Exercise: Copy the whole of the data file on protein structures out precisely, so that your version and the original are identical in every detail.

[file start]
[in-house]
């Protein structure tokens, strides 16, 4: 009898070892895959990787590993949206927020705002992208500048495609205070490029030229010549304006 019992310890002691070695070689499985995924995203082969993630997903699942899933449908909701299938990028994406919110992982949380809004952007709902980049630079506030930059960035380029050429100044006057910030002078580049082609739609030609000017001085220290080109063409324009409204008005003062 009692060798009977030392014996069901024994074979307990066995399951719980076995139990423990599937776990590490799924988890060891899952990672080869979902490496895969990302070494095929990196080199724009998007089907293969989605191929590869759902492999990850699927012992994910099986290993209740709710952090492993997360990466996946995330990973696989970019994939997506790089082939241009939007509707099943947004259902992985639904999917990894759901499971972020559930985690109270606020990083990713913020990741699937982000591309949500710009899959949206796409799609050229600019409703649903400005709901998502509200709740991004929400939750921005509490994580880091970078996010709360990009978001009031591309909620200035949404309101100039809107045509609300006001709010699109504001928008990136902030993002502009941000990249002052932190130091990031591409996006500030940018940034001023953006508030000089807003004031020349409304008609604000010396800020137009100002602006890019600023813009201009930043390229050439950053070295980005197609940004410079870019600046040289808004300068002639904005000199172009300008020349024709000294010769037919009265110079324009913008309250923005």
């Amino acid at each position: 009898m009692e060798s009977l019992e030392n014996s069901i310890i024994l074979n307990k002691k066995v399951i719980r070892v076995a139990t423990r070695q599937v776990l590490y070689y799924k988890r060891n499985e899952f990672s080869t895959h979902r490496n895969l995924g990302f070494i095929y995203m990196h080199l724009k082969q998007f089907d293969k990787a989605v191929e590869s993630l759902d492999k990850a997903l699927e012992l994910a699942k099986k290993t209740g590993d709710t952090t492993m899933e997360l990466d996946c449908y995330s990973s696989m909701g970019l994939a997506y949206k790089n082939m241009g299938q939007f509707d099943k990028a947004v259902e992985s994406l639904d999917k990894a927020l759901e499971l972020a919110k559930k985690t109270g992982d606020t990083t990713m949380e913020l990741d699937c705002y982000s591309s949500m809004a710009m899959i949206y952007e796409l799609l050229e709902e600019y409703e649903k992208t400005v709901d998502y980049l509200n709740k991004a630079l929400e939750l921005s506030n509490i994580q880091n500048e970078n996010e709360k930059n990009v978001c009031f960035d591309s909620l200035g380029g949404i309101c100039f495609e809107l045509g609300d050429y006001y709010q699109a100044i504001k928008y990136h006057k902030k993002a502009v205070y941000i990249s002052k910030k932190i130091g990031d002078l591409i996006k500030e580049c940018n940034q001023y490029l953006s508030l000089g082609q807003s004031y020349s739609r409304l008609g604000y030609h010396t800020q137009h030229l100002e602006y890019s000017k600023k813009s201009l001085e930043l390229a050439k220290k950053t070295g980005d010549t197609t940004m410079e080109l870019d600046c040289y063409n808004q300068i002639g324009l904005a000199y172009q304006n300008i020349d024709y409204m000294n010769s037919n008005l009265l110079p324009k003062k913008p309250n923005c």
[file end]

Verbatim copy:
[in-house]
């Protein structure tokens, strides 16, 4: 009898070892895959990787590993949206927020705002992208500048495609205070490029030229010549304006 019992310890002691070695070689499985995924995203082969993630997903699942899933449908909701299938990028994406919110992982949380809004952007709902980049630079506030930059960035380029050429100044006057910030002078580049082609739609030609000017001085220290080109063409324009409204008005003062 009692060798009977030392014996069901024994074979307990066995399951719980076995139990423990599937776990590490799924988890060891899952990672080869979902490496895969990302070494095929990196080199724009998007089907293969989605191929590869759902492999990850699927012992994910099986290993209740709710952090492993997360990466996946995330990973696989970019994939997506790089082939241009939007509707099943947004259902992985639904999917990894759901499971972020559930985690109270606020990083990713913020990741699937982000591309949500710009899959949206796409799609050229600019409703649903400005709901998502509200709740991004929400939750921005509490994580880091970078996010709360990009978001009031591309909620200035949404309101100039809107045509609300006001709010699109504001928008990136902030993002502009941000990249002052932190130091990031591409996006500030940018940034001023953006508030000089807003004031020349409304008609604000010396800020137009100002602006890019600023813009201009930043390229050439950053070295980005197609940004410079870019600046040289808004300068002639904005000199172009300008020349024709000294010769037919009265110079324009913008309250923005």
């Amino acid at each position: 009898m009692e060798s009977l019992e030392n014996s069901i310890i024994l074979n307990k002691k066995v399951i719980r070892v076995a139990t423990r070695q599937v776990l590490y070689y799924k988890r060891n499985e899952f990672s080869t895959h979902r490496n895969l995924g990302f070494i095929y995203m990196h080199l724009k082969q998007f089907d293969k990787a989605v191929e590869s993630l759902d492999k990850a997903l699927e012992l994910a699942k099986k290993t209740g590993d709710t952090t492993m899933e997360l990466d996946c449908y995330s990973s696989m909701g970019l994939a997506y949206k790089n082939m241009g299938q939007f509707d099943k990028a947004v259902e992985s994406l639904d999917k990894a927020l759901e499971l972020a919110k559930k985690t109270g992982d606020t990083t990713m949380e913020l990741d699937c705002y982000s591309s949500m809004a710009m899959i949206y952007e796409l799609l050229e709902e600019y409703e649903k992208t400005v709901d998502y980049l509200n709740k991004a630079l929400e939750l921005s506030n509490i994580q880091n500048e970078n996010e709360k930059n990009v978001c009031f960035d591309s909620l200035g380029g949404i309101c100039f495609e809107l045509g609300d050429y006001y709010q699109a100044i504001k928008y990136h006057k902030k993002a502009v205070y941000i990249s002052k910030k932190i130091g990031d002078l591409i996006k500030e580049c940018n940034q001023y490029l953006s508030l000089g082609q807003s004031y020349s739609r409304l008609g604000y030609h010396t800020q137009h030229l100002e602006y890019s000017k600023k813009s201009l001085e930043l390229a050439k220290k950053t070295g980005d010549t197609t940004m410079e080109l870019d600046c040289y063409n808004q300068i002639g324009l904005a000199y172009q304006n300008i020349d024709y409204m000294n010769s037919n008005l009265l110079p324009k003062k913008p309250n923005c």